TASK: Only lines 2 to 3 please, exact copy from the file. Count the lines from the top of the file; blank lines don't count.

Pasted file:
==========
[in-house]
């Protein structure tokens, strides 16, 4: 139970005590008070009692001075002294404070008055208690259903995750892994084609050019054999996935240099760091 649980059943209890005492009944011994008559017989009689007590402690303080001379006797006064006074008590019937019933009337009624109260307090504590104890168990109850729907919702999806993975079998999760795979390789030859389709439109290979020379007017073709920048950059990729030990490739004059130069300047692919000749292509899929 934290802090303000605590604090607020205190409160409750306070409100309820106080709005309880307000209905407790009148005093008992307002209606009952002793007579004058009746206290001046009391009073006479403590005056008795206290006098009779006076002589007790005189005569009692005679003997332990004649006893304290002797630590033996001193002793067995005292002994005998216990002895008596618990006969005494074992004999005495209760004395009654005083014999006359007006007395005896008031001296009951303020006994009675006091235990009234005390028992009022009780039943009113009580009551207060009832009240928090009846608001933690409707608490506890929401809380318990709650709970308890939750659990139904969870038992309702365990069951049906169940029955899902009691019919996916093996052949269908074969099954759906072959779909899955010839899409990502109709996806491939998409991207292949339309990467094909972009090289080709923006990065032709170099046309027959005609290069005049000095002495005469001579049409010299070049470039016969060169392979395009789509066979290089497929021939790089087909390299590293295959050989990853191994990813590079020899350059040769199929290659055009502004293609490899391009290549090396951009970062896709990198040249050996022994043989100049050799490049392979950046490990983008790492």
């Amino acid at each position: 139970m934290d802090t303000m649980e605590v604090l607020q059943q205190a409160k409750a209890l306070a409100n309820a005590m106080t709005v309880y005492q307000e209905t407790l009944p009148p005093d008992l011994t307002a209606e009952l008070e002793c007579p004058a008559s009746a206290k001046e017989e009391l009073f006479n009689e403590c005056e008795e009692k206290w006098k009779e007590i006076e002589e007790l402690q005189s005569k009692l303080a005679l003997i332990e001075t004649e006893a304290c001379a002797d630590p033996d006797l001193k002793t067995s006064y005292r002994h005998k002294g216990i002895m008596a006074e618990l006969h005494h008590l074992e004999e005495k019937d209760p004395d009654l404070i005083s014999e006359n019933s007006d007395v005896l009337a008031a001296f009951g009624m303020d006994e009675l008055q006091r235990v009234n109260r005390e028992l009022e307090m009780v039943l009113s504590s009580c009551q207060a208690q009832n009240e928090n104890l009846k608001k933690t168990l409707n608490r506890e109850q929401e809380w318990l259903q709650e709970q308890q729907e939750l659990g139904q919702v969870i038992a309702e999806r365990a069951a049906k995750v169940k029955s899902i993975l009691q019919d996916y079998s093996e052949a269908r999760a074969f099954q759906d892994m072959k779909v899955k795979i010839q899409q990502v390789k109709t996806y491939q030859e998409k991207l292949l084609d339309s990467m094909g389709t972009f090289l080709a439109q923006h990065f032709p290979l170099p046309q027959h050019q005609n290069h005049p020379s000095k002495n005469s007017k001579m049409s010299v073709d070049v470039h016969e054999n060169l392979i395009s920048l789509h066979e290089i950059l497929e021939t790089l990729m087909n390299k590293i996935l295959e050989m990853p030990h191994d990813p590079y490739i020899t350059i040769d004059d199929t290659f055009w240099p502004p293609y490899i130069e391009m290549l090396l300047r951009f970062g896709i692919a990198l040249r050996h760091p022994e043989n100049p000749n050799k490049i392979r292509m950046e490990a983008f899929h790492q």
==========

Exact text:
């Protein structure tokens, strides 16, 4: 139970005590008070009692001075002294404070008055208690259903995750892994084609050019054999996935240099760091 649980059943209890005492009944011994008559017989009689007590402690303080001379006797006064006074008590019937019933009337009624109260307090504590104890168990109850729907919702999806993975079998999760795979390789030859389709439109290979020379007017073709920048950059990729030990490739004059130069300047692919000749292509899929 934290802090303000605590604090607020205190409160409750306070409100309820106080709005309880307000209905407790009148005093008992307002209606009952002793007579004058009746206290001046009391009073006479403590005056008795206290006098009779006076002589007790005189005569009692005679003997332990004649006893304290002797630590033996001193002793067995005292002994005998216990002895008596618990006969005494074992004999005495209760004395009654005083014999006359007006007395005896008031001296009951303020006994009675006091235990009234005390028992009022009780039943009113009580009551207060009832009240928090009846608001933690409707608490506890929401809380318990709650709970308890939750659990139904969870038992309702365990069951049906169940029955899902009691019919996916093996052949269908074969099954759906072959779909899955010839899409990502109709996806491939998409991207292949339309990467094909972009090289080709923006990065032709170099046309027959005609290069005049000095002495005469001579049409010299070049470039016969060169392979395009789509066979290089497929021939790089087909390299590293295959050989990853191994990813590079020899350059040769199929290659055009502004293609490899391009290549090396951009970062896709990198040249050996022994043989100049050799490049392979950046490990983008790492």
């Amino acid at each position: 139970m934290d802090t303000m649980e605590v604090l607020q059943q205190a409160k409750a209890l306070a409100n309820a005590m106080t709005v309880y005492q307000e209905t407790l009944p009148p005093d008992l011994t307002a209606e009952l008070e002793c007579p004058a008559s009746a206290k001046e017989e009391l009073f006479n009689e403590c005056e008795e009692k206290w006098k009779e007590i006076e002589e007790l402690q005189s005569k009692l303080a005679l003997i332990e001075t004649e006893a304290c001379a002797d630590p033996d006797l001193k002793t067995s006064y005292r002994h005998k002294g216990i002895m008596a006074e618990l006969h005494h008590l074992e004999e005495k019937d209760p004395d009654l404070i005083s014999e006359n019933s007006d007395v005896l009337a008031a001296f009951g009624m303020d006994e009675l008055q006091r235990v009234n109260r005390e028992l009022e307090m009780v039943l009113s504590s009580c009551q207060a208690q009832n009240e928090n104890l009846k608001k933690t168990l409707n608490r506890e109850q929401e809380w318990l259903q709650e709970q308890q729907e939750l659990g139904q919702v969870i038992a309702e999806r365990a069951a049906k995750v169940k029955s899902i993975l009691q019919d996916y079998s093996e052949a269908r999760a074969f099954q759906d892994m072959k779909v899955k795979i010839q899409q990502v390789k109709t996806y491939q030859e998409k991207l292949l084609d339309s990467m094909g389709t972009f090289l080709a439109q923006h990065f032709p290979l170099p046309q027959h050019q005609n290069h005049p020379s000095k002495n005469s007017k001579m049409s010299v073709d070049v470039h016969e054999n060169l392979i395009s920048l789509h066979e290089i950059l497929e021939t790089l990729m087909n390299k590293i996935l295959e050989m990853p030990h191994d990813p590079y490739i020899t350059i040769d004059d199929t290659f055009w240099p502004p293609y490899i130069e391009m290549l090396l300047r951009f970062g896709i692919a990198l040249r050996h760091p022994e043989n100049p000749n050799k490049i392979r292509m950046e490990a983008f899929h790492q």